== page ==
$paged = ( get_query_var('page') ) ? get_query_var('page') : 1;

    if( is_singular() ) {

        $next_page = intval($paged) + 1;

        if ( null === $label ) {
            $label = __( 'Next Page &raquo;' );

        if ( ( $next_page <= $max_page ) ) {
            return '<a href="' . get_single_pagination_link( $next_page ) . '">' . $label . '</a>';


function get_previous_single_page_link( $label = null ) {

    $paged = ( get_query_var('page') ) ? get_query_var('page') : 1;

    if( is_singular() ) {

        $prev_page = intval($paged) - 1;

        if ( null === $label ) {
            $label = __( '&laquo; Previous Page' );

        if ( ( $prev_page > 0 ) ) {
            return '<a href="' . get_single_pagination_link( $prev_page ) . '">' . $label . '</a>';



You can now use this two functions in your code to paginate your custom query. Both functions work exactly the same as get_next_posts_link() and get_previous_posts_link() and uses the same exact parameters, so you'll need to keep in mind that you need to pass the $max_page parameter for your custom query

Here is your custom query with these functions.

function get_related_author_posts() {

    global $authordata, $post;

    $paged = ( get_query_var('page') ) ? get_query_var('page') : 1;

    $args = array( 
        'posts_per_page'    => 2,
        'paged'             => $paged
    $authors_posts = new WP_Query( $args );

    $output = '';

    if( $authors_posts->have_posts() ) {

        $output = '<ul>';

        while( $authors_posts->have_posts() ) {

            $output .= '<li><a href="' . get_permalink() . '">' . get_the_title() . '</a>' . get_the_excerpt() . '</li>';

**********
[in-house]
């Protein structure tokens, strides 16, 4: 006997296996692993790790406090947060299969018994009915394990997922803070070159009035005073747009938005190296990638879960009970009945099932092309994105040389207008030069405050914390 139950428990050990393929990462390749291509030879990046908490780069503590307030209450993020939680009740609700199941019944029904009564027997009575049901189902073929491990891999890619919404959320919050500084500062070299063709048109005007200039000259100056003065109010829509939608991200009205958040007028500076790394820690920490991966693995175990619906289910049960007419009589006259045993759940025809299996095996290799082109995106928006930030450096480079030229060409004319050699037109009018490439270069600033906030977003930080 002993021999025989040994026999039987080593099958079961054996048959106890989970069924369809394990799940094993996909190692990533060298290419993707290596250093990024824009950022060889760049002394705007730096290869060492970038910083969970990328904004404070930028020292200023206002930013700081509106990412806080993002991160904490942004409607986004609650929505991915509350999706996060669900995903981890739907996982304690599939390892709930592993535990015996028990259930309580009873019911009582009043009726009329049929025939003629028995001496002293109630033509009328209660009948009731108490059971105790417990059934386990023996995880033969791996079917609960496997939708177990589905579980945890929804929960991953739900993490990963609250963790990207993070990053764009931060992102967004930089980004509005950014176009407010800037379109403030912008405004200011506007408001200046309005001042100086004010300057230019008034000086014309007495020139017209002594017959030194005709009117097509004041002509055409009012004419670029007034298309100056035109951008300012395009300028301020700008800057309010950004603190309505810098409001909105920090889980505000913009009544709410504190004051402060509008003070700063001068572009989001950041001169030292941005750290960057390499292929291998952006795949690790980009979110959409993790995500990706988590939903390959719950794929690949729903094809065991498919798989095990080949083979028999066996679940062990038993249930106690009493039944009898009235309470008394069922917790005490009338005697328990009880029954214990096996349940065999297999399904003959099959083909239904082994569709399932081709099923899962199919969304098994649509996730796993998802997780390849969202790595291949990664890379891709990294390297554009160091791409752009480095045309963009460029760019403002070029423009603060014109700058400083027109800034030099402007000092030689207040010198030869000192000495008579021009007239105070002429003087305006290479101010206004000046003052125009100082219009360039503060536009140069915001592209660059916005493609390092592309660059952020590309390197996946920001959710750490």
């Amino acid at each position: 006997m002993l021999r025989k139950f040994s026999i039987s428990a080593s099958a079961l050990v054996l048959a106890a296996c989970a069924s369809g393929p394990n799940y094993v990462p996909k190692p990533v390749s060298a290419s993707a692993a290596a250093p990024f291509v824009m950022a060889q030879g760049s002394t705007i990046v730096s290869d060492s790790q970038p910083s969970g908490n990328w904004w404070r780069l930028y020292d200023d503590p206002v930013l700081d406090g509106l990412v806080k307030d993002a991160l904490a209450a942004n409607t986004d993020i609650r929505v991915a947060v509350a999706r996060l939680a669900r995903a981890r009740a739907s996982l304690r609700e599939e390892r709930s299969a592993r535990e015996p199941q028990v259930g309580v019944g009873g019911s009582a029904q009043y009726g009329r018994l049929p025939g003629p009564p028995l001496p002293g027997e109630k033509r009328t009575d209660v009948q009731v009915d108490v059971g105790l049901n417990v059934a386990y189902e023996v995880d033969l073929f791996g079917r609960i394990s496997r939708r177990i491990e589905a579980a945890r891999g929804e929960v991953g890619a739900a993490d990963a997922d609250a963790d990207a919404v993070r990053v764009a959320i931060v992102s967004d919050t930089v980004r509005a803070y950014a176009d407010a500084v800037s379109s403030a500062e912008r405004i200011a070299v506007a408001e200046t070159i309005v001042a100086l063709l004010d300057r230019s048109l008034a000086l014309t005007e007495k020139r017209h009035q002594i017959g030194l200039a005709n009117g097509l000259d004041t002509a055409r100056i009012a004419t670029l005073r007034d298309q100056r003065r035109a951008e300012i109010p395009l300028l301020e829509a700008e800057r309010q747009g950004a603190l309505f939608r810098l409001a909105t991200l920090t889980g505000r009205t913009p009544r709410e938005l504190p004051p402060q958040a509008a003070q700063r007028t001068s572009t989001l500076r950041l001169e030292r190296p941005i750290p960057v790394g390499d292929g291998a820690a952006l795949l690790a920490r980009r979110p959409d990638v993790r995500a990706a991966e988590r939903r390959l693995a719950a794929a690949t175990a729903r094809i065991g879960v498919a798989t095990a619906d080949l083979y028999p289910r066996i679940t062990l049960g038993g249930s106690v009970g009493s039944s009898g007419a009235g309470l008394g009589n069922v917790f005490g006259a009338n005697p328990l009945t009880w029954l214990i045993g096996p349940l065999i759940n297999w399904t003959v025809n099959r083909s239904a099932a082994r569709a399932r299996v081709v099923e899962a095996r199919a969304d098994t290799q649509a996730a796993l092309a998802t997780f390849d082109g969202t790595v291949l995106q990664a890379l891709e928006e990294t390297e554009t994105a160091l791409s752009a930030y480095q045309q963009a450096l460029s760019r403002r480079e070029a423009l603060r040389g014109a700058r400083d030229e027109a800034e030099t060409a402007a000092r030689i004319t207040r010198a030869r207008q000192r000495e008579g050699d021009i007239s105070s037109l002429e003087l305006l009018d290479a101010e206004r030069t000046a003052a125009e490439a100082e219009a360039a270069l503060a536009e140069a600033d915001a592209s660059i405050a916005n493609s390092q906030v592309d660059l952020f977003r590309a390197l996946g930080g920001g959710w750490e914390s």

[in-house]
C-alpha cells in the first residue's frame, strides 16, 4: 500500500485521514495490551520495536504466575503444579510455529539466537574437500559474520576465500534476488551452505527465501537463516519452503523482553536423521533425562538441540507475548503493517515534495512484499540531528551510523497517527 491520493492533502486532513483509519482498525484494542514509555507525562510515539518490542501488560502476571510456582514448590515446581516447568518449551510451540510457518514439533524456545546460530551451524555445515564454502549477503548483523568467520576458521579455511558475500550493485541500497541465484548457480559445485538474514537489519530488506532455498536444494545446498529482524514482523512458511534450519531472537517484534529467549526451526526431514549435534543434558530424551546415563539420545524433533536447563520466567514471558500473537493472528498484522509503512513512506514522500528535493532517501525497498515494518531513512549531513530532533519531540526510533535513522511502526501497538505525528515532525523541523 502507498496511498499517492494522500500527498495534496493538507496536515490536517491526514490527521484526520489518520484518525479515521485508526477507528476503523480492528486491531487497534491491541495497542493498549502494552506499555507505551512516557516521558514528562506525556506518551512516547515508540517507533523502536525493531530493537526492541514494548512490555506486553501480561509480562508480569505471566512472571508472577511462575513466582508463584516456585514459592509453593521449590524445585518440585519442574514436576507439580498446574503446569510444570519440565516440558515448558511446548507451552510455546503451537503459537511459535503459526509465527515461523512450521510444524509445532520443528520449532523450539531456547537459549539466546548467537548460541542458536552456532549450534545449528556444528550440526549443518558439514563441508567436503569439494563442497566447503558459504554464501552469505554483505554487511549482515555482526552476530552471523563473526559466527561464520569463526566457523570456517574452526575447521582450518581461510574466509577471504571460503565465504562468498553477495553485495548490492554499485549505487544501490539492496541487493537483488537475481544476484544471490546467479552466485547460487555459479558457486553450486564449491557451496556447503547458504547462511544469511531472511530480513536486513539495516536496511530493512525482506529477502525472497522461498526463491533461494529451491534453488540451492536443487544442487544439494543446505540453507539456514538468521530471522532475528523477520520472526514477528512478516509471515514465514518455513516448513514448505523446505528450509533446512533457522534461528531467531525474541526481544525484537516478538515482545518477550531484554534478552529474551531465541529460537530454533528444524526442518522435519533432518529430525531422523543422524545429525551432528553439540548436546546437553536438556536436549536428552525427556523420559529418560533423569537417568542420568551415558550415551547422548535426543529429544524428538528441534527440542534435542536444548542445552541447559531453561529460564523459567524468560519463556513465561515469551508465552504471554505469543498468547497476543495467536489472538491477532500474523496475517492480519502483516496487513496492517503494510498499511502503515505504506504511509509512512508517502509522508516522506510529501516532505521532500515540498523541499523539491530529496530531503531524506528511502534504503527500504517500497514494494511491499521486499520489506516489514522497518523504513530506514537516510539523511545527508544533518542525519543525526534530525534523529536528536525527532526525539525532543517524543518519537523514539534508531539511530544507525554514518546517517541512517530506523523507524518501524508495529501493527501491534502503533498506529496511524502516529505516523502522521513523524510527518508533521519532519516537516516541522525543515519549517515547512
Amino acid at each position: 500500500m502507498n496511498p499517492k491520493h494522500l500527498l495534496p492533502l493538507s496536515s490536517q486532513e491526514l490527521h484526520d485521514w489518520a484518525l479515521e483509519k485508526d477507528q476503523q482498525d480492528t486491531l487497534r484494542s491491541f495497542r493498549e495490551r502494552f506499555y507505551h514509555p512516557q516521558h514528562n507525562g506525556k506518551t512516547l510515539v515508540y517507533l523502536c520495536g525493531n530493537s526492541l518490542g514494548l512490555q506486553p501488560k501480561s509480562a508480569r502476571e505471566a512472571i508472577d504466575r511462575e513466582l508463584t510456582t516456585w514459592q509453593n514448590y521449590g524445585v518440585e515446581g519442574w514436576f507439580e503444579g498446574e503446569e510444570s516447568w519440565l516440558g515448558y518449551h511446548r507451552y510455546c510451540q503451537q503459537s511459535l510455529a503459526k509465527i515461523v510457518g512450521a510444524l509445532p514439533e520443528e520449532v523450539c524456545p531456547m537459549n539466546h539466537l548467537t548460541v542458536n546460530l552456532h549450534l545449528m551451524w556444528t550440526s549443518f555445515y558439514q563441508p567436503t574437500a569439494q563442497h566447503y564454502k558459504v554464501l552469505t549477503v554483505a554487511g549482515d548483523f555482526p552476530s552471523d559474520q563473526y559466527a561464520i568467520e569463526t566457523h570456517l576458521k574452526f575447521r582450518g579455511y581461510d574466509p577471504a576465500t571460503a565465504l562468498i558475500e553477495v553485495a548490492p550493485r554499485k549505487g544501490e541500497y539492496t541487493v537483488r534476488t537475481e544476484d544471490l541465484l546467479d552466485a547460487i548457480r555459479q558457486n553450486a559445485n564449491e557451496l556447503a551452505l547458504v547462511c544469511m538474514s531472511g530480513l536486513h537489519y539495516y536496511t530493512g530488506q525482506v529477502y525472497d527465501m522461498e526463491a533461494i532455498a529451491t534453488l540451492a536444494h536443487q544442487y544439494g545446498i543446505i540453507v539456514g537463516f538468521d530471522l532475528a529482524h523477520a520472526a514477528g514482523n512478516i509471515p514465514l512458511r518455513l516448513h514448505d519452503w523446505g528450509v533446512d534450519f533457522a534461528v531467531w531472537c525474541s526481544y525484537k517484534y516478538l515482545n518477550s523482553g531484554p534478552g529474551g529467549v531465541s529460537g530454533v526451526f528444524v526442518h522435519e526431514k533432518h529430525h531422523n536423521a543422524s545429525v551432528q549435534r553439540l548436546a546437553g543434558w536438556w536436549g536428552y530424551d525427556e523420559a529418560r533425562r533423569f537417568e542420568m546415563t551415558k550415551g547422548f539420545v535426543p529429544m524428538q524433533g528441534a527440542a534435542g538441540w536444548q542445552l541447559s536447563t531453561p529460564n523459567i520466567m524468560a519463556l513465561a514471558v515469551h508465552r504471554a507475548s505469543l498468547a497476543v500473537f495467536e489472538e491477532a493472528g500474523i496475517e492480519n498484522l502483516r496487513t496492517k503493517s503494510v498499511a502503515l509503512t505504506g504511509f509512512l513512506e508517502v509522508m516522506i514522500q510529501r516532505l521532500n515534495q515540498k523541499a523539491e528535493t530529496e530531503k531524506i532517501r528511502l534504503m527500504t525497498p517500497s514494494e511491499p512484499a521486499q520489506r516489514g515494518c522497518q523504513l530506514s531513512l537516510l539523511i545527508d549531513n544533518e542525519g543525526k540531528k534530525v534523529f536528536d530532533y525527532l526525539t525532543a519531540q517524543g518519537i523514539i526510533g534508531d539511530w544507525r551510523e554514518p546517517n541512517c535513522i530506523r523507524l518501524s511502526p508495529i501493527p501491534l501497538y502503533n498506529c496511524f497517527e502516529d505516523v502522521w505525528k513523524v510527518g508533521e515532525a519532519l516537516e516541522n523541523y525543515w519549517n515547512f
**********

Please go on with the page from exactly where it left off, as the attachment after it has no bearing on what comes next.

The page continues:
$output .= '</ul>';

        $output .= get_previous_single_page_link();
        $output .= get_next_single_page_link( null , $authors_posts->max_num_pages );


    return $output;

  • This is perfect and works fine, thanks! I just added 'author' => $authordata->ID, 'post_type' => 'post', 'post__not_in' => array( $post->ID ),, but I still dind't get why my code dind't worked on a live server...
    – bpy
    Commented Dec 21, 2014 at 23:45
  • O crap yes, I've removed those parts for testing purposes, totally forgot to add them back :-). It is strange, on my test install it also did not work. I suggest that you compare your htaccess files Commented Dec 22, 2014 at 3:54
  • this is my local htaccess code # BEGIN WordPress <IfModule mod_rewrite.c> RewriteEngine On RewriteBase /loc/ RewriteRule ^index\.php$ - [L] RewriteCond %{REQUEST_FILENAME} !-f RewriteCond %{REQUEST_FILENAME} !-d RewriteRule . /loc/index.php [L] </IfModule> # END WordPress and it's precisely the same on the production site. This sound like a well covered mystery... :-)
    – bpy
    Commented Dec 22, 2014 at 15:56